The concept, whether spoken or implied, that humans bring natural disasters upon themselves due to their sin, their lack of faithfulness to God, their religious affiliation or sexual orientation is appalling and unacceptable. It defies all logic that, in the year 2017, anyone would subscribe to this ridiculous and dangerous belief. Not only is it incredibly dismissive of another’s tragedy and sorrow, it also runs counter to every logical, scientifical, and mathematical calculation about our world. 161 million children under five face starvation worldwide (2 ). Many of these children are already malnourished before they are born. Please tell me what these children did to bring God’s wrath upon themselves. God doesn’t appear to stratify them according to their religious beliefs.
Ironically, prayer (which seems so benign) feeds off of this exact same notion. If we pray hard enough, God will turn the storm away from us. He will send it somewhere else. We will be saved, because of our faithfulness. God will strike down another family, someone else’s children, someone of another faith, someone who didn’t pray as hard as we did, someone who deserves it.
It’s cruel to thank God for saving you from a storm when that storm is bound for another region. It’s exactly like telling the victims, “God doesn’t love you enough keep you safe. Maybe you did something wrong. Obviously, he can save people, and he did. He saved us. You, on the other hand, are insignificant.” Likewise, praying for a storm to veer away, is perforce praying that the storm will strike elsewhere. Imagine, for a moment, that family that you are praying the storm will hit. Let’s say she’s a single mother, huddled in her children’s bedroom, hugging them, shaking and afraid. If prayers were scientifically proven to work (they aren’t), your prayers would be sending the storm to that mother’s house. If that thought weighs heavily on your heart, maybe you can embrace how improbable it is that a loving father God is sitting somewhere, picking and choosing who’s going to die, according to their prayer patterns.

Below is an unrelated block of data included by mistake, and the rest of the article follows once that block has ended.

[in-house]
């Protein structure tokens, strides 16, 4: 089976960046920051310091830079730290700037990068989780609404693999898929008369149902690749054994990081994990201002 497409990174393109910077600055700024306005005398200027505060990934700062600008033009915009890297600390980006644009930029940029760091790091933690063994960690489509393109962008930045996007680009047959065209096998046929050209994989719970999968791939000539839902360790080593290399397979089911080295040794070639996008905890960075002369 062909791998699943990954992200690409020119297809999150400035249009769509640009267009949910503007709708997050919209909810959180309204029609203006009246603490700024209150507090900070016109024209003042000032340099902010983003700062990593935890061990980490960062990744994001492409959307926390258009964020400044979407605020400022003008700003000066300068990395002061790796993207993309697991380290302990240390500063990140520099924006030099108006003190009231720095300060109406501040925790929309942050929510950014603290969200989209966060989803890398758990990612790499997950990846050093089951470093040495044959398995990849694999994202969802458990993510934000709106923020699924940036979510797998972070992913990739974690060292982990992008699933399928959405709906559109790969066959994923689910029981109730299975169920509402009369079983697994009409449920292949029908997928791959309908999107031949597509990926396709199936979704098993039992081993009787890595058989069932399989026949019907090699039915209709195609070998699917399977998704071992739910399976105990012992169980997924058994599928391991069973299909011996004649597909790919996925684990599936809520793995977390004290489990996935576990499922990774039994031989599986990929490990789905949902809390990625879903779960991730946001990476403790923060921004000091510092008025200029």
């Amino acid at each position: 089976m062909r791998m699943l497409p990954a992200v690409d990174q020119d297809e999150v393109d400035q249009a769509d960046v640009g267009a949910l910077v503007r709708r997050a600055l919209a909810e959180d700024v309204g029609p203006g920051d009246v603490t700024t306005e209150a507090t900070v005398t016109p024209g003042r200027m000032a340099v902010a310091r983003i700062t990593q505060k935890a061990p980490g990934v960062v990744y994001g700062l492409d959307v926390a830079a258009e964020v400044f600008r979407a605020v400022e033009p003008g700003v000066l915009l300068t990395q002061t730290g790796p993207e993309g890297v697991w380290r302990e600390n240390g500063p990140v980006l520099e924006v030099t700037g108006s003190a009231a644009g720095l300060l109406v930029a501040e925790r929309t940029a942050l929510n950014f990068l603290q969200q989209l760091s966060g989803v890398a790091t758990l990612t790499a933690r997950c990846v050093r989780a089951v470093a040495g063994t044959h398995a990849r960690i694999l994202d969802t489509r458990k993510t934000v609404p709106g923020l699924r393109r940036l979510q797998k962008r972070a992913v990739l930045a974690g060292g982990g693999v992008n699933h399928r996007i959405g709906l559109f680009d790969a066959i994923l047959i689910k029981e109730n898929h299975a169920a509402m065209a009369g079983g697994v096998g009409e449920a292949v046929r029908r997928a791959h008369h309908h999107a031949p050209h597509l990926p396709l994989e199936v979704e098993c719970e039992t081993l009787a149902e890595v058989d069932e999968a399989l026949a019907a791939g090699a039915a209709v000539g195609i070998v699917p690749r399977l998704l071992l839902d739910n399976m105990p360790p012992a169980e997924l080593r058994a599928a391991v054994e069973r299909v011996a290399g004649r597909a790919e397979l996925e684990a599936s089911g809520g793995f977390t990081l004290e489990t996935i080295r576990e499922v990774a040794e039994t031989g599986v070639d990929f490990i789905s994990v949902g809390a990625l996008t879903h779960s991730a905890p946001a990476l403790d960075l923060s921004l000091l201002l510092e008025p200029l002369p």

Not because it’s ineffective (it is), but because it can also be emotionally hurtful to victims, I would suggest not responding to natural disasters with prayer. If you’re looking for a way to replace prayer, I will offer four effective strategies for assisting during tragedies like Hurricane Irma. I’m sure there are many more. (Please comment!)
- Reach out to at least one person who has been affected by the storm, and extend the availability of your home, your money, or your physical help.
- Raise awareness or funds for a group in need, through use of social media.
- Check the Internet for local charities that are collecting for hurricane victims, and donate clothes, food, or money directly to those in need.
- Equip yourself and others to be prepared for storms, seek shelter, and access aid, by researching, learning, and sharing what you know.
I hope you enjoyed my very first blog, and that you continue to follow me as I gently uncover and debate the logic and validity of Christianity. Please know that I respect your opinions and value your participation in this conversation. Let’s show each other respect in the comments, as well, by not making blanket statements about any group of people and avoiding (whenever possible) statements that directly insult the opinions, traditions, and moral codes that are so precious and unique to each individual.
Thanks for reading, and to those facing the storm, stay safe!